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Old 08-29-2004, 07:01 PM   #63
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I'm not bucking rivets yet, but I am bucking 'nails'

I'm putting a band of 1/8" aluminum around the edge of the plywood in the rear, to protect the epoxy sealed end grain.

I found it darn near impossible to drive the aluminum nails in without bending them. It's an awkward position, what with the bumper in the way.

So I put a 1/8" set in my new rivet gun and used it to drive the nails. Sure works great.
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Old 08-29-2004, 09:21 PM   #64
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Originally Posted by markdoane
I'm not bucking rivets yet, but I am bucking 'nails'

I'm putting a band of 1/8" aluminum around the edge of the plywood in the rear, to protect the epoxy sealed end grain.

I found it darn near impossible to drive the aluminum nails in without bending them. It's an awkward position, what with the bumper in the way.

So I put a 1/8" set in my new rivet gun and used it to drive the nails. Sure works great.
Wow, you're actually using it as a hammer. That's something I never thought of. Glad to hear it works out ok. Got to remember this one....................
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Old 03-29-2005, 12:28 PM   #65
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How did your rivet gun work out?

Quote:
Originally Posted by markdoane
In for a penny. . . .

Ordered my 'tools' a few minutes ago from Aircraft Tool supply.
Got the 2602 rivet gun, two bucking bars, set of sets (?), two bags of 5/32 rivets, 75 Clecos and pliers, pressure regulator, deburring tools. Total was $236., with free shipping.

So if anyone needs something riveted in Minneapolis, give me a call. I want something to practice on before I start working on my own trailer.
Hi Don,
I wanted to know how this gun worked out? I will be purchasing one shortly and this seems to be the best deal. Please give me any info or suggestions you have. I just want to be sure this will be a good gun.
Thanks
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Old 03-29-2005, 12:30 PM   #66
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Also, what length of rivets are you using?
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Old 03-29-2005, 01:00 PM   #67
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If I could jump in - I bought a $10 rivet gun from Harbor Freight which seems to work great (thanks to Uwe for suggestion) and bought all different sizes of rivets, bucking bar, rivet set and clecos from Aircraft Spruce.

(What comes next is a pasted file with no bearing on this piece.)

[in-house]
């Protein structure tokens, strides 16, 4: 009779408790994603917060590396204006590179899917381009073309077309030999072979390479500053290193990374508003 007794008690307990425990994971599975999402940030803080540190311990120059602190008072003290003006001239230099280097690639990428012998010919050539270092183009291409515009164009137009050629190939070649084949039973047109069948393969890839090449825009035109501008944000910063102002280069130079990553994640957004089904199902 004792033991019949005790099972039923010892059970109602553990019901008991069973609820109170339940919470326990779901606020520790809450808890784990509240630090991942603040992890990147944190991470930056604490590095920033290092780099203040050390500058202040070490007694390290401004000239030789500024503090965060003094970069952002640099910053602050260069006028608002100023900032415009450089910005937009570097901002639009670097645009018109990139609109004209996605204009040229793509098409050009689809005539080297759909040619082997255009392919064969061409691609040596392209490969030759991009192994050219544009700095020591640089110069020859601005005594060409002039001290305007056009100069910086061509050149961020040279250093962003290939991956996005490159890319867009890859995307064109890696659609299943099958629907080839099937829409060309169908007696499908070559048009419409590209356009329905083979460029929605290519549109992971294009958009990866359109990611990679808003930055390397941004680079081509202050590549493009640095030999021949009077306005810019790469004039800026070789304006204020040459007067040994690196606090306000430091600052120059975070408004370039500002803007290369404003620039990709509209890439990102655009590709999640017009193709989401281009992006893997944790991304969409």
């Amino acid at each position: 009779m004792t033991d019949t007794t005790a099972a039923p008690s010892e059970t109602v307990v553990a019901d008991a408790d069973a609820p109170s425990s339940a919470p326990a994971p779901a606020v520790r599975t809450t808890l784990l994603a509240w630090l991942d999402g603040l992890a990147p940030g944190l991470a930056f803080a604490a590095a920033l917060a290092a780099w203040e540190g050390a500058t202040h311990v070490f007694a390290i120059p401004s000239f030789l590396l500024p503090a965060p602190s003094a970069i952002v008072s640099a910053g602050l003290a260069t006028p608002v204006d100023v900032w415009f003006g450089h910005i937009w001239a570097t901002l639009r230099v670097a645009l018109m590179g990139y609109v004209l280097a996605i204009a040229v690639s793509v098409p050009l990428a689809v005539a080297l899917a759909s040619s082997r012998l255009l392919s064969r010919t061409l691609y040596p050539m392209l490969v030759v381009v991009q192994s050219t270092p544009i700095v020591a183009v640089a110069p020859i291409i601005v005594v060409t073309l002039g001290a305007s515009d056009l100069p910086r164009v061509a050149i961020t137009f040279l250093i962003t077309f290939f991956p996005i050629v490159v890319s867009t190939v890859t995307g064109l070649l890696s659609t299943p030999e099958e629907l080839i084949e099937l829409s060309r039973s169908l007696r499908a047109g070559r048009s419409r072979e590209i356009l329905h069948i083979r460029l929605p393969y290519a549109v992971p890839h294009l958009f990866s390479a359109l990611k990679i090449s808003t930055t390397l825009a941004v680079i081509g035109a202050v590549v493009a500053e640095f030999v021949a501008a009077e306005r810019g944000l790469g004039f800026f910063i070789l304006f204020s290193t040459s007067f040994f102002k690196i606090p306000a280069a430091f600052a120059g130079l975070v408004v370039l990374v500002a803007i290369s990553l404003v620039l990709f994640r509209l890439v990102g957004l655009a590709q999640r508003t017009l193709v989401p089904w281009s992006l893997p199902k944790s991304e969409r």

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Old 03-29-2005, 01:04 PM   #68
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The rivet gun worked out great! Same for the set, bucking bars, clecos.

I made an estimate of how many rivets I needed of each length I needed. As usual, I made a spreadsheet, with entries for how many layers of which thickness aluminum I would be riveting, and conversion factor from decimals to 16ths to rivet length. Very anal.

So I guess for doing a shell-off, and replacement of one side sheet, I think I used about a half pound of 5's, a pound of 6's, half a pound of 7's.
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Old 03-29-2005, 04:50 PM   #69
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Unhappy Cleco?

As a chicken...t buyer of a new 22ft CCD (forgive me and think of it as "future vintage") I didn't want to appear dumb enough to ask "what is a Cleco" - so I did a google search and there's a bunch of Cleco stuff on ebay right now.

I don't know if it's a good deal, but if you're looking...

Tin Lizzie
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Old 03-29-2005, 06:12 PM   #70
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Quote:
Originally Posted by Ken J
If I could jump in - I bought a $10 rivet gun from Harbor Freight which seems to work great (thanks to Uwe for suggestion) and bought all different sizes of rivets, bucking bar, rivet set and clecos from Aircraft Spruce.

Ken J
I went to Harbor Freight and the only rivet guns they had were the blind rivet type. They did have some cheap air hammers. Is this what you meant? Can you fit the rivet set inside any air hammer?